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Dr. Jose Rizal “Connecting the Philippines and Germany”

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1. The working paper contains two keynote speeches:
A. Rotten Beef and Stinking Fish: Rizal and the Writing of Philippine History by Dr. Ambeth R. Ocampo B. Rizal and Germany: First Impressions and Lasting Influences by Bernhard Dahm 2. Dr. Ambeth R. Ocampo is a very well-known and authoritative historian in the Philippines. 3. Bernhard Dahm is a professor emeritus of University of Passau in Germany. He wrote a book entitled ‘Jose Rizal: Dec Nationalheld der Filipinos’ which immortalized the life and works of Rizal in Germany.

Rotten Beef and Stinking Fish: Rizal and the Writing of Philippine History

1. The focus is the annotated re-edition of Morga’s Sucesos de las Islas Filipinas (Events in the Philippine Islands). Also known as Rizal’s Morga. 2. It all started in February 1887 when Rizal was reflecting on his country’s history after completing Noli Me Tangere. 3. In April 1886, he sent a letter to Ferdinand Blumentritt asking him to write the Philippine history. 4. By August 1888, resigned that Blumentritt could not be persuaded to write the Philippine history, Rizal began to work in his own. 5. Rizal was then granted a reader’s pass to the British Museum. 6. While reading Morga’s book, Rizal was enraged because he was insulted by how Morga described Filipino food, “their beef and fish which they know is best when it has started to rot and stink.”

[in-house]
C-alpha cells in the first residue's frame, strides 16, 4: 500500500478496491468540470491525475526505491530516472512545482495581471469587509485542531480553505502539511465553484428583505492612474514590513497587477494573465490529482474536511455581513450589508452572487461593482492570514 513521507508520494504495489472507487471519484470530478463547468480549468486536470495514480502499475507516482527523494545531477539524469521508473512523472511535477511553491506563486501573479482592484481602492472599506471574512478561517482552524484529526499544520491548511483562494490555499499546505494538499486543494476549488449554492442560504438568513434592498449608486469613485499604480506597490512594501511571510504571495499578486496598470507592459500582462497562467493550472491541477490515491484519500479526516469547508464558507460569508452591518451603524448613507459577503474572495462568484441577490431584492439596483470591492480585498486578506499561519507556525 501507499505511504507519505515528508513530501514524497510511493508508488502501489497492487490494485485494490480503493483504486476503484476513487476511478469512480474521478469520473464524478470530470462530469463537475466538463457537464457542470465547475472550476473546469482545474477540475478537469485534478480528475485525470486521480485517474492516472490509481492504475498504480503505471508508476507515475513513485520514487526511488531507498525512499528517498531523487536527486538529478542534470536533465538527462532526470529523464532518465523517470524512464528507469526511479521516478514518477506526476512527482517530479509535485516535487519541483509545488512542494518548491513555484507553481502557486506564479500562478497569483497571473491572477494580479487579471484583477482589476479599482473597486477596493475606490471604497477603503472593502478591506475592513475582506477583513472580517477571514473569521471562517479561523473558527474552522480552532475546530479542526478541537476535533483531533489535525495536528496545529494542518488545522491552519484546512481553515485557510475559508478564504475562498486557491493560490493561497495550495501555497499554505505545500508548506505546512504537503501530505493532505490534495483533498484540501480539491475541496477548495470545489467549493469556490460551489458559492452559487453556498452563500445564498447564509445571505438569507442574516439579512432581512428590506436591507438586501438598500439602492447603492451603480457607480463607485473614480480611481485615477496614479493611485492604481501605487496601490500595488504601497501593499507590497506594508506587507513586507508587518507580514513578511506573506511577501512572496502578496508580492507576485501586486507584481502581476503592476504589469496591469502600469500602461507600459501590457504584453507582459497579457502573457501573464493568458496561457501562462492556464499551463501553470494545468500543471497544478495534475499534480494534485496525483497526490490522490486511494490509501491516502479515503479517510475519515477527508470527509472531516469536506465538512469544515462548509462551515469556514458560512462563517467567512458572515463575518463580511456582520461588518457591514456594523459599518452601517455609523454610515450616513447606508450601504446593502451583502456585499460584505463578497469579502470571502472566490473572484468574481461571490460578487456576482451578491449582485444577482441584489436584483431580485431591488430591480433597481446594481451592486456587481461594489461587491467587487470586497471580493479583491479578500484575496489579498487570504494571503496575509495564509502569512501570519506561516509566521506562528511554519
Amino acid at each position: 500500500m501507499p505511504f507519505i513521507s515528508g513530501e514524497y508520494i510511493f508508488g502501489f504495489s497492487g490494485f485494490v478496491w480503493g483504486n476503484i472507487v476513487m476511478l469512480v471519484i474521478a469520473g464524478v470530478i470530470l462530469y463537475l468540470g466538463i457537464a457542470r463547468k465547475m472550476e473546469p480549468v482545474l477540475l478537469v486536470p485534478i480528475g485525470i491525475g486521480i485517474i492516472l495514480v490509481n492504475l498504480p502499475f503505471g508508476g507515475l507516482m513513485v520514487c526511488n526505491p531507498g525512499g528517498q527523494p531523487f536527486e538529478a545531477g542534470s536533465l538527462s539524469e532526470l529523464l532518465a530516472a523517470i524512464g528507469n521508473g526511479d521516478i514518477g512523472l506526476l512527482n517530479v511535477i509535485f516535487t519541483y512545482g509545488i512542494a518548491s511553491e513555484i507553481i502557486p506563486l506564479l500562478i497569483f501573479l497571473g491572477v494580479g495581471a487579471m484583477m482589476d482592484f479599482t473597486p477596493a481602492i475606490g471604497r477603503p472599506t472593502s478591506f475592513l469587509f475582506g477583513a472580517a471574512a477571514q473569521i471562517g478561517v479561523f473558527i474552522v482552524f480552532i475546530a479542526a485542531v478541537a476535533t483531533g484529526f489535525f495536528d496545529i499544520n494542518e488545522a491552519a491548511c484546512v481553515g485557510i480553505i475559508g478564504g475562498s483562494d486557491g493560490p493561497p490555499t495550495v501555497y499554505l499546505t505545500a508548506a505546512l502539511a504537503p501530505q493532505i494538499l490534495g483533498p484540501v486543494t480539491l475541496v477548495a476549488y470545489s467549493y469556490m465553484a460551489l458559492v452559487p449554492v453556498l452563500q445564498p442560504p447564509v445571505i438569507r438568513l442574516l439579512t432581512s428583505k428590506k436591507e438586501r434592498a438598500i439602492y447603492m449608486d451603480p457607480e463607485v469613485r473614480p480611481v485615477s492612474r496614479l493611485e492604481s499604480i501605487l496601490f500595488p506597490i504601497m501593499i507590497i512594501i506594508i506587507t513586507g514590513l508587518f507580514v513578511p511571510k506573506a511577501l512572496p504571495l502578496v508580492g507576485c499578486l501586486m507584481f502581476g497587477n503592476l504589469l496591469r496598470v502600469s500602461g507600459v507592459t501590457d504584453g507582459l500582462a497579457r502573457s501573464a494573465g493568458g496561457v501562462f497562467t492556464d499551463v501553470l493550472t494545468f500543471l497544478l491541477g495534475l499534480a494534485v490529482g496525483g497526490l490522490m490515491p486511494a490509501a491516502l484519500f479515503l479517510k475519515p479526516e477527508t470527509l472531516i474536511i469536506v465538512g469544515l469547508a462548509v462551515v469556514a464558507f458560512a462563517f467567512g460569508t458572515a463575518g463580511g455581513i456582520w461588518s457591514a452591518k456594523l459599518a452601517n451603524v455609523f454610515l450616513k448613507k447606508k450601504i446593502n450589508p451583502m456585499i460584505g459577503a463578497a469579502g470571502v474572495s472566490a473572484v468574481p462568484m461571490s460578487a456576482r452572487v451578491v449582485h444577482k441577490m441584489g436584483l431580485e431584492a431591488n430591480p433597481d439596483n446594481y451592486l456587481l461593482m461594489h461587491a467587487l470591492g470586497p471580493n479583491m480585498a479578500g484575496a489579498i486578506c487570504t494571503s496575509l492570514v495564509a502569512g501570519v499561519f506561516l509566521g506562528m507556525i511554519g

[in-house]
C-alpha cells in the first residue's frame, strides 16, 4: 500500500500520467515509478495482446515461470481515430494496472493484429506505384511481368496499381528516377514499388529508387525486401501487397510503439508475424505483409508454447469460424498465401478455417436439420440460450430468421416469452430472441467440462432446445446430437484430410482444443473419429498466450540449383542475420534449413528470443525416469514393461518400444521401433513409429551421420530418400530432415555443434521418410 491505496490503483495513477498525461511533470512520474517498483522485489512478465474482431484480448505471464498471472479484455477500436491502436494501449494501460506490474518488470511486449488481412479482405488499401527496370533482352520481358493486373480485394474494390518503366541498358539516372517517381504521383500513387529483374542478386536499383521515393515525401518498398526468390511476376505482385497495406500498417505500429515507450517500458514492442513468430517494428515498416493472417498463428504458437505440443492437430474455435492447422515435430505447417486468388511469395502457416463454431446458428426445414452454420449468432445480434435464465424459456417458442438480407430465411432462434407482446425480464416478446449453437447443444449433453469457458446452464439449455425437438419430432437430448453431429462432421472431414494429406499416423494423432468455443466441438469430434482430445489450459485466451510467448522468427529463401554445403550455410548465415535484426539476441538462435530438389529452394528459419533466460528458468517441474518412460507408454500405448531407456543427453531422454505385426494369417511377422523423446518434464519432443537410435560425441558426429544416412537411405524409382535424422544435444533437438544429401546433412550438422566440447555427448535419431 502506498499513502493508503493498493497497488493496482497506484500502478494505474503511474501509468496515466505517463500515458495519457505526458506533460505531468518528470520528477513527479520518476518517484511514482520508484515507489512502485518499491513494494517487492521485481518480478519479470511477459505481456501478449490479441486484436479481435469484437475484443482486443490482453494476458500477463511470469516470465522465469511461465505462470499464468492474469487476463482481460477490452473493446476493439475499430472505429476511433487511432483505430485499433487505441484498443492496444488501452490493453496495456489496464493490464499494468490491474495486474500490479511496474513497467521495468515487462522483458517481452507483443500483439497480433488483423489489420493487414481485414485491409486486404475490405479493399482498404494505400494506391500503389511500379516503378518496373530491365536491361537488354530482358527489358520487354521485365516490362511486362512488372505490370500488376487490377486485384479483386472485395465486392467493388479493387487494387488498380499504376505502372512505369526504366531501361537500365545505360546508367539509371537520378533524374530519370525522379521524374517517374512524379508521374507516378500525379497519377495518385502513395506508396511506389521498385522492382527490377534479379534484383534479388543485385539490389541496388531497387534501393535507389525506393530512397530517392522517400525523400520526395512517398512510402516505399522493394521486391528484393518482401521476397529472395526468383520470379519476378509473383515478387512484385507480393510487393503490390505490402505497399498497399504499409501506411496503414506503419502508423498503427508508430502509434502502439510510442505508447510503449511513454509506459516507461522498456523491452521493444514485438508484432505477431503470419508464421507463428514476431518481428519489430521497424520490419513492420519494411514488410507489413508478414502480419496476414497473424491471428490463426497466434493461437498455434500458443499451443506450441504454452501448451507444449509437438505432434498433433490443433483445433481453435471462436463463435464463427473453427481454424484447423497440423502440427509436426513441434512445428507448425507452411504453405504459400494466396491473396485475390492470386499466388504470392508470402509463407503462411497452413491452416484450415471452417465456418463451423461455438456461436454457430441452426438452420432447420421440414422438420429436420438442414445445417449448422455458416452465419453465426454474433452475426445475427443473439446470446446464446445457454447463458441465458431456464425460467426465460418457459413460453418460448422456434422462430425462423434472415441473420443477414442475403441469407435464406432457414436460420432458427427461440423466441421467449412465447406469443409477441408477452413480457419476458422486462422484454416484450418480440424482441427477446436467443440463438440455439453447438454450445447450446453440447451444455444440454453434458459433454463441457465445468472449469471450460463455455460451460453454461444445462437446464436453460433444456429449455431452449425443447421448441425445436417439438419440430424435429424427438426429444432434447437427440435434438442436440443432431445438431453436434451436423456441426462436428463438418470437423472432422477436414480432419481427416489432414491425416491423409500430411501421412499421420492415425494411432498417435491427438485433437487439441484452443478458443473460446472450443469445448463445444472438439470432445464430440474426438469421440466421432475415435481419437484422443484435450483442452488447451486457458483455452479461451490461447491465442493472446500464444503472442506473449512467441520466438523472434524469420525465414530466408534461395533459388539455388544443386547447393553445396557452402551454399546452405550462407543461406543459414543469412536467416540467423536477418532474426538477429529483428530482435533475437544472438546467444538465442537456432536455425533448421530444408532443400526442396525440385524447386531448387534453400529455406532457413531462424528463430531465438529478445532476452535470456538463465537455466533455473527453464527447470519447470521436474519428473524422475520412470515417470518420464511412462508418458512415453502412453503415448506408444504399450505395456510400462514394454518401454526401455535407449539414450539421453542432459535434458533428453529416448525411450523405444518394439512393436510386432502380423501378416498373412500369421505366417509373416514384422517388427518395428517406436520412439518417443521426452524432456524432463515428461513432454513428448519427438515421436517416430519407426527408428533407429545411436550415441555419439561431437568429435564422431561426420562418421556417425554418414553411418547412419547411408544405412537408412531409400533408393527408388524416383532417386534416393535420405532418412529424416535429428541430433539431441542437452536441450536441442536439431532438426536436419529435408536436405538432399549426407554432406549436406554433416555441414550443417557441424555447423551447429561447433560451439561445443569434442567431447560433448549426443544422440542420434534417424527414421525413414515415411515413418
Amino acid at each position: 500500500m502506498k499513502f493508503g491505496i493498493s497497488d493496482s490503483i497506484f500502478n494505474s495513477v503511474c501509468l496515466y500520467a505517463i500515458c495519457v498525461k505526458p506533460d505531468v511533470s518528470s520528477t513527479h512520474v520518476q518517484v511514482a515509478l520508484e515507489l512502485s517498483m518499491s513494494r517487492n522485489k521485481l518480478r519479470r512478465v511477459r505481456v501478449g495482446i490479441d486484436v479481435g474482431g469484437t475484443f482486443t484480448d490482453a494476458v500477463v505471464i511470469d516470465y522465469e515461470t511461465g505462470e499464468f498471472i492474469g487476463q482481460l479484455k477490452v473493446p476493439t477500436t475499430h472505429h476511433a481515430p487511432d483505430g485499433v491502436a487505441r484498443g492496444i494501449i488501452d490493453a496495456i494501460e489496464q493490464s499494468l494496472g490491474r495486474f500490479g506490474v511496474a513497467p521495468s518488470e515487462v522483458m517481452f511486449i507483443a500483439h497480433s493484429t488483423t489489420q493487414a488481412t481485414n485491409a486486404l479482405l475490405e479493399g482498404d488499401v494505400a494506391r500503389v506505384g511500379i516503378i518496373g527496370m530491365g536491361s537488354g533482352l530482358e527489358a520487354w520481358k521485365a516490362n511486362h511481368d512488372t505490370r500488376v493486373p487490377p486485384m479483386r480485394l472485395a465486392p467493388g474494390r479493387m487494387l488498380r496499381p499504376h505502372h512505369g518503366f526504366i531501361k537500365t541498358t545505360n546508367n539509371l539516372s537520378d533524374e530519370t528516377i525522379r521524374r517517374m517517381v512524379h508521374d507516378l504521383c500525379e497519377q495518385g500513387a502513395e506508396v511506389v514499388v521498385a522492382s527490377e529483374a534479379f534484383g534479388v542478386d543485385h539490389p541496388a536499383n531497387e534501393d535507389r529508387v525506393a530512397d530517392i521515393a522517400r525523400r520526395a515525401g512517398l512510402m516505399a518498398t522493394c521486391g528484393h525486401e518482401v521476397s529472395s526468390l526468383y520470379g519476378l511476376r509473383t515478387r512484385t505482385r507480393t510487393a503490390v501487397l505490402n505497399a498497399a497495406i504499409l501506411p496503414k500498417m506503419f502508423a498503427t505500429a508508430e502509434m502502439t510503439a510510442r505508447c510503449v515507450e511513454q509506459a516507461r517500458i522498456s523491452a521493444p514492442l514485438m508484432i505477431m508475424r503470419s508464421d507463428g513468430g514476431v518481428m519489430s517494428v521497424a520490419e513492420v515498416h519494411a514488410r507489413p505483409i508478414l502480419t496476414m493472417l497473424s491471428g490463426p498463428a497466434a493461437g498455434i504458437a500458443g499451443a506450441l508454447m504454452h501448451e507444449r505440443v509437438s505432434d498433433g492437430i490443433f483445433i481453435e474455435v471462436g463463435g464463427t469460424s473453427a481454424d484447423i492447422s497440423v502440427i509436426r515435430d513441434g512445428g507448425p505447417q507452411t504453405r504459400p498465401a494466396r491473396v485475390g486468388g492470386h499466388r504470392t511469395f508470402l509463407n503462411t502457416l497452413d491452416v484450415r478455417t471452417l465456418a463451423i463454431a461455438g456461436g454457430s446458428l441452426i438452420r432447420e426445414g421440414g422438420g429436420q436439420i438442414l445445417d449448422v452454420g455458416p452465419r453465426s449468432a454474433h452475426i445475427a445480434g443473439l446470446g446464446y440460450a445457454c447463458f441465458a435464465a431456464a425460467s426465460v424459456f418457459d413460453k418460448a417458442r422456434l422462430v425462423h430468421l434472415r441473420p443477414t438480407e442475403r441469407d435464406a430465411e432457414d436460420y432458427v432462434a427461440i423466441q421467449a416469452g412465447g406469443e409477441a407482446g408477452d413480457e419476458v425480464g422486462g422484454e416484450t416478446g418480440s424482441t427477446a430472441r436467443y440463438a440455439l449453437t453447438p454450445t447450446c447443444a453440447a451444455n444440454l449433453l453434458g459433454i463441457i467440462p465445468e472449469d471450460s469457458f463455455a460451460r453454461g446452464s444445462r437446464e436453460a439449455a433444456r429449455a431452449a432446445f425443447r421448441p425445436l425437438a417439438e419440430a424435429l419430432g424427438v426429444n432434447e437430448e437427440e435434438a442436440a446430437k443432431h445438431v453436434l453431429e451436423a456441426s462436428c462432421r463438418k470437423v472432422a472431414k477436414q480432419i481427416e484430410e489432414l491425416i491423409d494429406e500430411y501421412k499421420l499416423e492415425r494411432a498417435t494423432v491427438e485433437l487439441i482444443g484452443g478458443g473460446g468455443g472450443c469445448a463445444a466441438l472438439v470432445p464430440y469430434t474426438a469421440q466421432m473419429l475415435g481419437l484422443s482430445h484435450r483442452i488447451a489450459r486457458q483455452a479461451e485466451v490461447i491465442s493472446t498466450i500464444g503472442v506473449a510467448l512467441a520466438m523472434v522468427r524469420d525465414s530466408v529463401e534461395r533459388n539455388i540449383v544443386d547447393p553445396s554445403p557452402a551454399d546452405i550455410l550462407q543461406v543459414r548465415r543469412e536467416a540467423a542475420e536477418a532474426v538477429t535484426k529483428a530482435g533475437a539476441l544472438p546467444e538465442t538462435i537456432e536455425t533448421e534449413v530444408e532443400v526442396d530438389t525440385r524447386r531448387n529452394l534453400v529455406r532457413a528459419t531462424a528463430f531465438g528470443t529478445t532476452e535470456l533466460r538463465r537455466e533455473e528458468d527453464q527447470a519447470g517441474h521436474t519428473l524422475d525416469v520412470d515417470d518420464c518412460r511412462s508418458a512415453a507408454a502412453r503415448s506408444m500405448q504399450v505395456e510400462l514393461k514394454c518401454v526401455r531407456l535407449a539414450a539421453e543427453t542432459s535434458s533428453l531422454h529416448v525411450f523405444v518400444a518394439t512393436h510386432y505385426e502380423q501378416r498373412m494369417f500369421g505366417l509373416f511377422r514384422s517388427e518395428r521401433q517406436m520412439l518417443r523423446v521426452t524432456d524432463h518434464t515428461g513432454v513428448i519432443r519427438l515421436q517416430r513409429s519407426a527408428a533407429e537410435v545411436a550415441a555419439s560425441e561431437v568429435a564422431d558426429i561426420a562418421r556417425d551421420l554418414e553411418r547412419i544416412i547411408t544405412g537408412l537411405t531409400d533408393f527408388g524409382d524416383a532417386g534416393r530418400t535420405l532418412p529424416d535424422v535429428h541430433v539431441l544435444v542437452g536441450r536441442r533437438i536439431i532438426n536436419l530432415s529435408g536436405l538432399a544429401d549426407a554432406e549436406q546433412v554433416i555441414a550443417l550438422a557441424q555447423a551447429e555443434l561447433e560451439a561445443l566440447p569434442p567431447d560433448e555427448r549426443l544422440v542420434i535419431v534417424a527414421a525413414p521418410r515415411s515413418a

The fish that Morga mentions is bagoong. 7. Despite the racial slurs, Rizal still maintained mixed feelings for the Morga (the book) on its usefulness for his thesis that Spanish colonization retarded, rather than brought civilization to the Philippines and its inhabitants. 8. Rizal’s Morga may not have been widely read but its significance lies in the fact that with this edition, Rizal began the task of writing the Philippine History from the viewpoint of a Filipino. 9. Rizal’s Morga is the first history from the point of view of the colonized,
not the colonizer. 10. Rizal’s Morga remains largely unread due to the ff:

A. Pre-eminence of his other novels
B. Today’s scholars concentrate more on the primary sources
C. Obscurity of Rizal’s annotations
D. One could count with fingers of one hand the people who would read historical work like

Morga over the more entertaining Rizal novels

Morga’s Publication
1. Rizal was confident that Antonio Regidor, a wealthy country man would publish his work when completed. 2. He even promised to Rizal that as soon as he recovered his investment in the book, all profits would be divided equally between the author and publisher. 3. Rizal did not earn anything from the Morga. In fact, Regidor unexpectedly backed out of the venture without the courtesy of an explanation. 4. Rizal decided to publish the Morga himself. He went to Paris where printing costs were less than in London. 5. The book was published after four months of intense historical research, with a typically long Spanish title: